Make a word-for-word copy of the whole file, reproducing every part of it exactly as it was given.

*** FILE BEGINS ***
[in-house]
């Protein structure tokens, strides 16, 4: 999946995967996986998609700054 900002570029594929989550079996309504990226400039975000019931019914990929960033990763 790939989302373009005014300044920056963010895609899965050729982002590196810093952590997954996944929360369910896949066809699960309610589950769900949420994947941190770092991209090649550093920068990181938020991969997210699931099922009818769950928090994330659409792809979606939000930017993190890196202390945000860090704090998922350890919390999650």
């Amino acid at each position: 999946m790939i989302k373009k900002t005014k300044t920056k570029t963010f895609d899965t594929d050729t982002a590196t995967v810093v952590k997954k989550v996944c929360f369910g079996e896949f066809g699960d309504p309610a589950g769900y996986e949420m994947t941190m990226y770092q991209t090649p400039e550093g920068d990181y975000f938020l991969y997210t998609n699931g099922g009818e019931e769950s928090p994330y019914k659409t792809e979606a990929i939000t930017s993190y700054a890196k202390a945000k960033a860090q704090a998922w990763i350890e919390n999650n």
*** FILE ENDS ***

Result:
[in-house]
């Protein structure tokens, strides 16, 4: 999946995967996986998609700054 900002570029594929989550079996309504990226400039975000019931019914990929960033990763 790939989302373009005014300044920056963010895609899965050729982002590196810093952590997954996944929360369910896949066809699960309610589950769900949420994947941190770092991209090649550093920068990181938020991969997210699931099922009818769950928090994330659409792809979606939000930017993190890196202390945000860090704090998922350890919390999650």
């Amino acid at each position: 999946m790939i989302k373009k900002t005014k300044t920056k570029t963010f895609d899965t594929d050729t982002a590196t995967v810093v952590k997954k989550v996944c929360f369910g079996e896949f066809g699960d309504p309610a589950g769900y996986e949420m994947t941190m990226y770092q991209t090649p400039e550093g920068d990181y975000f938020l991969y997210t998609n699931g099922g009818e019931e769950s928090p994330y019914k659409t792809e979606a990929i939000t930017s993190y700054a890196k202390a945000k960033a860090q704090a998922w990763i350890e919390n999650n």